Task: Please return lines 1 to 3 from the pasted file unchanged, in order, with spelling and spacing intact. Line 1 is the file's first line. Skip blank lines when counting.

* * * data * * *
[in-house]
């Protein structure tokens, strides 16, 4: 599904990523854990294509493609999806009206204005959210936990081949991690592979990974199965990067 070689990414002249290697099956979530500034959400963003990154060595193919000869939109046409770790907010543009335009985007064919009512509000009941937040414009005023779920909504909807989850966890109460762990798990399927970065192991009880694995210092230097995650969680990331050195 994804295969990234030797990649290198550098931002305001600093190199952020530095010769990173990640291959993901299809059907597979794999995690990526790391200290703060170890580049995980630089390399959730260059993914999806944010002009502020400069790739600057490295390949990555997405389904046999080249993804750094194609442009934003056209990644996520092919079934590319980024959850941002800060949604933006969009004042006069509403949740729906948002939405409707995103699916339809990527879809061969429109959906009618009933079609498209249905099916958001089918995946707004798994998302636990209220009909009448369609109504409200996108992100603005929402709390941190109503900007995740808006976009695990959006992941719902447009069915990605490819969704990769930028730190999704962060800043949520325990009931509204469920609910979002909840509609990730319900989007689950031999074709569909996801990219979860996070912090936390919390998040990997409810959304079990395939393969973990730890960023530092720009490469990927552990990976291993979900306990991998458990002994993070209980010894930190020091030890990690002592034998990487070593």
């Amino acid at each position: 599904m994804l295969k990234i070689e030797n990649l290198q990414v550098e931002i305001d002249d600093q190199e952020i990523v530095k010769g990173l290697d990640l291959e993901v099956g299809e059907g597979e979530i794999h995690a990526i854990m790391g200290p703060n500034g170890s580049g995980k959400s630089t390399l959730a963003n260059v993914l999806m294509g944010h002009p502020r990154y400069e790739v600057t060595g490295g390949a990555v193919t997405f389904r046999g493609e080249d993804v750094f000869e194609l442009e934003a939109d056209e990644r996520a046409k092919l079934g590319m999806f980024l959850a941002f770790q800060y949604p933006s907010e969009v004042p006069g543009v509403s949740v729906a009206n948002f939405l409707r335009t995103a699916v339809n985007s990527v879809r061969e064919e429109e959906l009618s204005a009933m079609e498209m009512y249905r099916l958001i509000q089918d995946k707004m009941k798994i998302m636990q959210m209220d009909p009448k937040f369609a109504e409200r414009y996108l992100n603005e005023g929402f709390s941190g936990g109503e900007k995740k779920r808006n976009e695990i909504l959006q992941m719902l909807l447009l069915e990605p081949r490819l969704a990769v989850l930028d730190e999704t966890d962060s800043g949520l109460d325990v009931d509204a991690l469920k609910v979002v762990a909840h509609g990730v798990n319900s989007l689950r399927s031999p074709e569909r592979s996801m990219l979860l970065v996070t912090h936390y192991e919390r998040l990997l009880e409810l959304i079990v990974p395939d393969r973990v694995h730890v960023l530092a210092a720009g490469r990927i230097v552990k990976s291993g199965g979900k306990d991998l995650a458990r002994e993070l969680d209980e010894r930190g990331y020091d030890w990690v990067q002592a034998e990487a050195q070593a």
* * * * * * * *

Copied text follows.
[in-house]
């Protein structure tokens, strides 16, 4: 599904990523854990294509493609999806009206204005959210936990081949991690592979990974199965990067 070689990414002249290697099956979530500034959400963003990154060595193919000869939109046409770790907010543009335009985007064919009512509000009941937040414009005023779920909504909807989850966890109460762990798990399927970065192991009880694995210092230097995650969680990331050195 994804295969990234030797990649290198550098931002305001600093190199952020530095010769990173990640291959993901299809059907597979794999995690990526790391200290703060170890580049995980630089390399959730260059993914999806944010002009502020400069790739600057490295390949990555997405389904046999080249993804750094194609442009934003056209990644996520092919079934590319980024959850941002800060949604933006969009004042006069509403949740729906948002939405409707995103699916339809990527879809061969429109959906009618009933079609498209249905099916958001089918995946707004798994998302636990209220009909009448369609109504409200996108992100603005929402709390941190109503900007995740808006976009695990959006992941719902447009069915990605490819969704990769930028730190999704962060800043949520325990009931509204469920609910979002909840509609990730319900989007689950031999074709569909996801990219979860996070912090936390919390998040990997409810959304079990395939393969973990730890960023530092720009490469990927552990990976291993979900306990991998458990002994993070209980010894930190020091030890990690002592034998990487070593």
């Amino acid at each position: 599904m994804l295969k990234i070689e030797n990649l290198q990414v550098e931002i305001d002249d600093q190199e952020i990523v530095k010769g990173l290697d990640l291959e993901v099956g299809e059907g597979e979530i794999h995690a990526i854990m790391g200290p703060n500034g170890s580049g995980k959400s630089t390399l959730a963003n260059v993914l999806m294509g944010h002009p502020r990154y400069e790739v600057t060595g490295g390949a990555v193919t997405f389904r046999g493609e080249d993804v750094f000869e194609l442009e934003a939109d056209e990644r996520a046409k092919l079934g590319m999806f980024l959850a941002f770790q800060y949604p933006s907010e969009v004042p006069g543009v509403s949740v729906a009206n948002f939405l409707r335009t995103a699916v339809n985007s990527v879809r061969e064919e429109e959906l009618s204005a009933m079609e498209m009512y249905r099916l958001i509000q089918d995946k707004m009941k798994i998302m636990q959210m209220d009909p009448k937040f369609a109504e409200r414009y996108l992100n603005e005023g929402f709390s941190g936990g109503e900007k995740k779920r808006n976009e695990i909504l959006q992941m719902l909807l447009l069915e990605p081949r490819l969704a990769v989850l930028d730190e999704t966890d962060s800043g949520l109460d325990v009931d509204a991690l469920k609910v979002v762990a909840h509609g990730v798990n319900s989007l689950r399927s031999p074709e569909r592979s996801m990219l979860l970065v996070t912090h936390y192991e919390r998040l990997l009880e409810l959304i079990v990974p395939d393969r973990v694995h730890v960023l530092a210092a720009g490469r990927i230097v552990k990976s291993g199965g979900k306990d991998l995650a458990r002994e993070l969680d209980e010894r930190g990331y020091d030890w990690v990067q002592a034998e990487a050195q070593a």